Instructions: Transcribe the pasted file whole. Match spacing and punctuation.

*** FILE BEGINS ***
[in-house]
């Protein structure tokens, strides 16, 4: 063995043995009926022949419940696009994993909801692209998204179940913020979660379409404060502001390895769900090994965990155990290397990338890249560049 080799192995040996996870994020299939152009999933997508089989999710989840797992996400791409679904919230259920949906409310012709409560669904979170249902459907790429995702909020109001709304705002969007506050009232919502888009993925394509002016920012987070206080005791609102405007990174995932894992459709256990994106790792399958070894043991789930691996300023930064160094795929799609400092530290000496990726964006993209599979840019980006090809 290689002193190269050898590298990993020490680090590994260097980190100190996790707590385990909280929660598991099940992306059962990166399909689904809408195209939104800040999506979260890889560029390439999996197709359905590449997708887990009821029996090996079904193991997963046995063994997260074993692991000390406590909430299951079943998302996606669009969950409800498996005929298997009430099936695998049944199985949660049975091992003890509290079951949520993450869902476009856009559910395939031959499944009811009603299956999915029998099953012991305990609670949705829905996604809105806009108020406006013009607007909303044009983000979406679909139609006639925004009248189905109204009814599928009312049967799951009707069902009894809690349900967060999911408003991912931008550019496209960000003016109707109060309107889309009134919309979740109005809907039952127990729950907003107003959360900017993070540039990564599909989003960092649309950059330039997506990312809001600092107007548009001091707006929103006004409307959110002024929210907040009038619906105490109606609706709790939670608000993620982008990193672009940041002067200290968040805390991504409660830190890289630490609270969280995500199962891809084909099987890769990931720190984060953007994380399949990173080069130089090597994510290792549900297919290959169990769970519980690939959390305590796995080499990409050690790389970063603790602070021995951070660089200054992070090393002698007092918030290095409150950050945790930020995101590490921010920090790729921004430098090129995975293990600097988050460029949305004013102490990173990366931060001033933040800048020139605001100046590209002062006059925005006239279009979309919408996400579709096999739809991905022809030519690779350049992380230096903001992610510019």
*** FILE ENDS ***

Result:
[in-house]
């Protein structure tokens, strides 16, 4: 063995043995009926022949419940696009994993909801692209998204179940913020979660379409404060502001390895769900090994965990155990290397990338890249560049 080799192995040996996870994020299939152009999933997508089989999710989840797992996400791409679904919230259920949906409310012709409560669904979170249902459907790429995702909020109001709304705002969007506050009232919502888009993925394509002016920012987070206080005791609102405007990174995932894992459709256990994106790792399958070894043991789930691996300023930064160094795929799609400092530290000496990726964006993209599979840019980006090809 290689002193190269050898590298990993020490680090590994260097980190100190996790707590385990909280929660598991099940992306059962990166399909689904809408195209939104800040999506979260890889560029390439999996197709359905590449997708887990009821029996090996079904193991997963046995063994997260074993692991000390406590909430299951079943998302996606669009969950409800498996005929298997009430099936695998049944199985949660049975091992003890509290079951949520993450869902476009856009559910395939031959499944009811009603299956999915029998099953012991305990609670949705829905996604809105806009108020406006013009607007909303044009983000979406679909139609006639925004009248189905109204009814599928009312049967799951009707069902009894809690349900967060999911408003991912931008550019496209960000003016109707109060309107889309009134919309979740109005809907039952127990729950907003107003959360900017993070540039990564599909989003960092649309950059330039997506990312809001600092107007548009001091707006929103006004409307959110002024929210907040009038619906105490109606609706709790939670608000993620982008990193672009940041002067200290968040805390991504409660830190890289630490609270969280995500199962891809084909099987890769990931720190984060953007994380399949990173080069130089090597994510290792549900297919290959169990769970519980690939959390305590796995080499990409050690790389970063603790602070021995951070660089200054992070090393002698007092918030290095409150950050945790930020995101590490921010920090790729921004430098090129995975293990600097988050460029949305004013102490990173990366931060001033933040800048020139605001100046590209002062006059925005006239279009979309919408996400579709096999739809991905022809030519690779350049992380230096903001992610510019």